As part of the publicity surrounding the relaunch of AshTag today, Sylva Foundation chief executive Gabriel Hemery was interviewed by Paul Hawkins for the BBC World Service.
The Living Ash Project is hoping that many more volunteers will help find ash trees that show some tolerance to the dieback fungus. So far one tree — nicknamed ‘Betty’— has been found by another group conducting genetic studies. We need to find at least 100 more trees that show some tolerance to ash dieback, and that’s where you can help!
With kind permission of the BBC, you can listen the full version of the interview using the link below.
Find out more about how you can help secure a healthy future for ash in Britain. Visit the Living Ash Project website and request a free ashtag.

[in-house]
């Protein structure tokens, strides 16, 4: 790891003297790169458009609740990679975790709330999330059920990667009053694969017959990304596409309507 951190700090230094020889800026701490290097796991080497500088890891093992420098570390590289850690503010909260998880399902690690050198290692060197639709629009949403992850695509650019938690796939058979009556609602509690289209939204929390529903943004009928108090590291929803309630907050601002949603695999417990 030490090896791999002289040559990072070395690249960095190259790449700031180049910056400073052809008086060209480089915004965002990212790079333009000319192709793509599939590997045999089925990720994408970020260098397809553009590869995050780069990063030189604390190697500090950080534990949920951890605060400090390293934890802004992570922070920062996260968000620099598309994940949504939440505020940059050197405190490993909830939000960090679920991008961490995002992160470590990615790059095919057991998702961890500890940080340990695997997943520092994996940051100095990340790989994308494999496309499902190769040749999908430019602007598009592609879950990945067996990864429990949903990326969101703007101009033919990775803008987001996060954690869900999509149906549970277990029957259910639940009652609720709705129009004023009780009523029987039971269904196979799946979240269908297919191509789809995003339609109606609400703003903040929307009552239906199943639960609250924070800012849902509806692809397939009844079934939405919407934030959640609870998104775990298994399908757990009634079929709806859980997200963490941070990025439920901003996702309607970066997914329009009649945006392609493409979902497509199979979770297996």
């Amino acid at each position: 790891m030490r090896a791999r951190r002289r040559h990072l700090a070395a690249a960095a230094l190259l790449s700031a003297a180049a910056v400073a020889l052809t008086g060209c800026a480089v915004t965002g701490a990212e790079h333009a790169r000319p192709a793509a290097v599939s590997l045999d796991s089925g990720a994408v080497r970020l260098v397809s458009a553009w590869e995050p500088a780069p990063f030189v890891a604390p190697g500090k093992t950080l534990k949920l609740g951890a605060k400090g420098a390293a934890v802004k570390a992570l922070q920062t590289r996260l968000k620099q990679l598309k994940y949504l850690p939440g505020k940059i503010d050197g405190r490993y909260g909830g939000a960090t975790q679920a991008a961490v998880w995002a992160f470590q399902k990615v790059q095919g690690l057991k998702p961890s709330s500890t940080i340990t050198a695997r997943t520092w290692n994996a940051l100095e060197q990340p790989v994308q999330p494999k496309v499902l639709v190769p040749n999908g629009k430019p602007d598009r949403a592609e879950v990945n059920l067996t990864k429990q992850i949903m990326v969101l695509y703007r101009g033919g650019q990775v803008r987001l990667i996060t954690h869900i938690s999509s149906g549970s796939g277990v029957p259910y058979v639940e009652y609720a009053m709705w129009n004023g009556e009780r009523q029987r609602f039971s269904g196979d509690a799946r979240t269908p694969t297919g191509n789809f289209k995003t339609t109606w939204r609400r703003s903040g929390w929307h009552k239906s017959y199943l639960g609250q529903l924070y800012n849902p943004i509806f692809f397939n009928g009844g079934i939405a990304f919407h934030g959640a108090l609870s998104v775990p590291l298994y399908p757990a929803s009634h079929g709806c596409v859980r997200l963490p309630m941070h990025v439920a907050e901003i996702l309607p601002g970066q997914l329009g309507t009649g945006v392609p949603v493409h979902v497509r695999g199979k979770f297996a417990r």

The Living Ash Project is a Defra-funded consortium comprising representatives from Earth Trust, Future Trees Trust, Sylva Foundation and Forest Research. It aims to identify a large and diverse number of ash trees with good tolerance to Chalara ash dieback, to secure this material for further breeding work, and to quickly make this material available to industry.
We are indebted to volunteers of the Earth Trust in preparing the AshTag packs.